One of the most poignant accounts of this ignorance is the description of the “black rain” that began falling a few days after the initial blast, giving the book its title. Shigematsu and his family, traipsing through the ruins of Hiroshima, tripping over rubble and dead bodies, feel it raining and discover that the rain is black. They are later told that the rain is not harmful, but the reader is aware that with each drop that strikes them, the Shizumas are being exposed to potentially lethal radiation. When Yasuko later becomes ill with radiation sickness (in the novel’s “present”), the full tragedy comes home to the reader: Although she had never before exhibited symptoms, she suffers years later—like the rain, the destruction caused by the bomb continued past the initial devastating blast. Shigematsu says: “When she fi rst told me about it, in the living room, there was a moment when the living room vanished and I saw a great, mushroom-shaped cloud rising into a blue sky.”
What the reader might see as naïveté is in actuality a very human response to an incomprehensible and unprecedented event. Rather than tell the reader that an atomic bomb exploded and then deal with its aftermath, Ibuse narrates the characters’ growing concern as the full extent of the horror becomes known. In fact, Shigematsu only discovers the proper name of “atomic bomb” a week after the blast and very late in the text. This clearly reveals that the “bomb” is not the main focus of the text, although it is obviously an important part of it. Rather, Ibuse’s primary concern is to paint a picture of wartime Japanese society alongside the bomb’s effect on the Shizumas, the city of Hiroshima, and Japanese society.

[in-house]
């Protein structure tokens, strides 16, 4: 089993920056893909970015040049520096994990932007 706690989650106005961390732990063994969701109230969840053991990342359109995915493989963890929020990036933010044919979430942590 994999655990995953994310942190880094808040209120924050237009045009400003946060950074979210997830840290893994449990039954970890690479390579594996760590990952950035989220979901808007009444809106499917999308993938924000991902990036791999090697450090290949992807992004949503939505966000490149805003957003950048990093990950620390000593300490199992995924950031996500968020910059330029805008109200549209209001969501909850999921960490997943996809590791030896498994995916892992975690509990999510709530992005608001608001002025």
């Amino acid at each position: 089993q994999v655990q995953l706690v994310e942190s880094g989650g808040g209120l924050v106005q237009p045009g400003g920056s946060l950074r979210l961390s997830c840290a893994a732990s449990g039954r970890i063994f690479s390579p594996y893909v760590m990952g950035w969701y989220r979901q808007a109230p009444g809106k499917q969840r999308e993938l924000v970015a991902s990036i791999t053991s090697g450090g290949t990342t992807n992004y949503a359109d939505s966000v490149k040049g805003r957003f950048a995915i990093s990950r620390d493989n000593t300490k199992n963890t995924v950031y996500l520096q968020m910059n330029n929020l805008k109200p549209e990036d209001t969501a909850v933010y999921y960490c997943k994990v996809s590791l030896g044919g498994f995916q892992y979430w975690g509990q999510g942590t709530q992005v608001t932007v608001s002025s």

Black Rain, therefore, does not shy away from confronting issues only tangentially related to the bomb. Aside from Shigematsu’s carp farm, which he and his friends start because of their intermittent bouts of radiation sickness, the text also provides a picture of daily life in wartime Japan, talking about issues such as rationing and the relationship of civilians to military personnel. The book is also not partisan, as it does not demonize the Allies and celebrate Japanese involvement in World War II. Rather, the novel portrays Japanese society in an evenhanded manner, mentioning the war profi teering that occurred in Hiroshima after the devastation, the waste of human life in the formation of the kamikaze suicide pilots, and the incapacity of the military to give appropriate civilian aid.
Among depictions of mass crematoria and decaying corpses, Black Rain manages to convey something fundamentally human. The prevailing message of the text is that war, and especially atomic war, is never positive. At the conclusion of the tragic story, Ibuse writes, quoting from the emperor’s declaration of surrender: “[T]he fi nal result would be to bring about not only the annihilation of the Japanese race, but the destruction of human civilization as a whole.” When coupled with the fact that the reader leaves the text assuming that Yasuko will not survive her radiation sickness, it is clear that Black Rain is a sobering yet not sombre account of the inhumanity of war.
Cohn, Joel R. Studies in the Comic Spirit in Modern Japanese Fiction. Cambridge, Mass.: Harvard University Press, 1998.
Liman, Anthony V. A Critical Study of the Literary Style of Ibuse Masuji. Lewiston, N.Y.: E. Mellen Press, 1992.
Treat, John Whittier. Poets of Water, Pillars of Fire: The Literature of Ibuse Masuji. Seattle: University of Washington Press, 1988.
Categories: Japanese Literature, Literature, Novel Analysis